For the Springboks and their supporters, most of tomorrow will be about dialling up some revenge to celebrate John Smit's 100th test in the famous green jersey. It will be a superb personal milestone for Smit, one of rugby's finest ambassadors.
Opposing him in the All Black front row will be another great gentleman, Keven Mealamu. Using those terms to describe front-rowers sounds incongruous - but these two fit that bill.
It is also appropriate that the greatest hooker to wear the black No 2 jersey, Sean Fitzpatrick, will be at the National Stadium in Soweto to watch the Mealamu/Smit duel.
Mealamu has to be one of the more remarkable All Blacks stories. He was an age-group national representative but as a flanker and has only played hooker for about a dozen years. Mealamu was picked then discarded by the Blues and made his 2002 All Blacks debut after playing for the Chiefs. He was barely 1.80m and did not tip the scales over three figures.
Now, Mealamu has passed a century of matches for the Blues and in the injury absence of his regular rival, Andrew Hore, plays his 79th test tomorrow. Contrast that career with Corey Flynn, his deputy on tour in South Africa. He made his test debut a year after Mealamu but has played only 11 internationals because of broken arms, other injuries and form issues.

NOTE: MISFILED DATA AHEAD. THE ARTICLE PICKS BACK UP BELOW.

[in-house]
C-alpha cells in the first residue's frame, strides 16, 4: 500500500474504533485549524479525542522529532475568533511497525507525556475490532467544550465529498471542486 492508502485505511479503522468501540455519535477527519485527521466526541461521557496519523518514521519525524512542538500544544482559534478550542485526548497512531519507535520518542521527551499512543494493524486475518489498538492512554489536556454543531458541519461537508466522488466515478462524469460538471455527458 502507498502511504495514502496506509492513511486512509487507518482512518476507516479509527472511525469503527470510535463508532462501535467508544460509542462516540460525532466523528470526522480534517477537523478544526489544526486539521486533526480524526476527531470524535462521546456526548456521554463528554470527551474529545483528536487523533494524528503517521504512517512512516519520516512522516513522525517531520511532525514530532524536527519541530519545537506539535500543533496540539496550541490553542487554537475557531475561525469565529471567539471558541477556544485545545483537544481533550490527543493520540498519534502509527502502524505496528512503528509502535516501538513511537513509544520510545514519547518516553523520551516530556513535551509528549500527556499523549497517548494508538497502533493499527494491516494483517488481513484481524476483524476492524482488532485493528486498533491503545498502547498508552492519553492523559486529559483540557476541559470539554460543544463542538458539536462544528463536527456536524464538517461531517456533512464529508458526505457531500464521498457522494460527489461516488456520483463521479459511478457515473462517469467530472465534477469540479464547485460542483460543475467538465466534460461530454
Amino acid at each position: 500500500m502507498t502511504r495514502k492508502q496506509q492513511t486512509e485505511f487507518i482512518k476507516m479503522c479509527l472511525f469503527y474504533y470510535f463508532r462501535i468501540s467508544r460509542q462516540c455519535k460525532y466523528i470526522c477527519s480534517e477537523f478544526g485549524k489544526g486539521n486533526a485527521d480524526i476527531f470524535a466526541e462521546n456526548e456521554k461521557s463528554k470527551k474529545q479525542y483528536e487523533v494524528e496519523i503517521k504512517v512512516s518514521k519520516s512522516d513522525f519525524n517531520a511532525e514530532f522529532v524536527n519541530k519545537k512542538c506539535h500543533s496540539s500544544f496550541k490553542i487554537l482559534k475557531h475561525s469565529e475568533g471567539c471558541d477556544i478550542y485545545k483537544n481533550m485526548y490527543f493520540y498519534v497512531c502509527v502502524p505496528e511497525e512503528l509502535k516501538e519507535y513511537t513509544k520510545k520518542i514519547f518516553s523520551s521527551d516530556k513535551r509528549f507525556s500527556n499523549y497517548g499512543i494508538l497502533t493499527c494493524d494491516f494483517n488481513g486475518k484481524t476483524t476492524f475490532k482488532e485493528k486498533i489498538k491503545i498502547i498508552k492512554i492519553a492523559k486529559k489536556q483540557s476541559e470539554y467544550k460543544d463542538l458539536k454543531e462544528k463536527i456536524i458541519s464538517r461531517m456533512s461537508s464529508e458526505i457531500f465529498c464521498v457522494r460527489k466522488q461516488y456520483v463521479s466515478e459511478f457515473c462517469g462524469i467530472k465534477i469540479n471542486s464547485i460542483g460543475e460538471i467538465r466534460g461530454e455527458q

Mealamu and Hore made their All Blacks starts on the same tour to Europe in late 2002, when coach John Mitchell decided to leave 21 players at home to rest for the next World Cup.
That was the impetus for Mealamu, who carried on while Hore had to be more patient. However they have been duelling extra hard since 2008 when Hore got the starting gig and since then, both have been sidelined with serious injuries.
Through those tussles, Mealamu has seen off other challenges from Anton Oliver, Derren Witcombe, Tom Willis, Aled de Malmanche and Hika Elliot.
Mealamu has a great power to weight ratio, is superbly conditioned and is a great ball-carrier with his low centre of gravity, sidestep and speed.
But it still seems remarkable that he has continued to prosper in the battle of the behemoths and, as a committed Christian, in areas where the dark arts of rugby remain.
There was only one flashpoint that springs to mind, at the Cake Tin in 2004 when he and Brendon Cannon punched each other.
They were both binned but after a lecture from referee Alain Rolland, chatted amiably as they were guided towards their naughty chairs.
Whatever the result tomorrow, you can bet Mealamu will seek out Smit to offer his congratulations and wish him well.
Both these fine men know that life is to be treasured far more than the result of an international rugby match.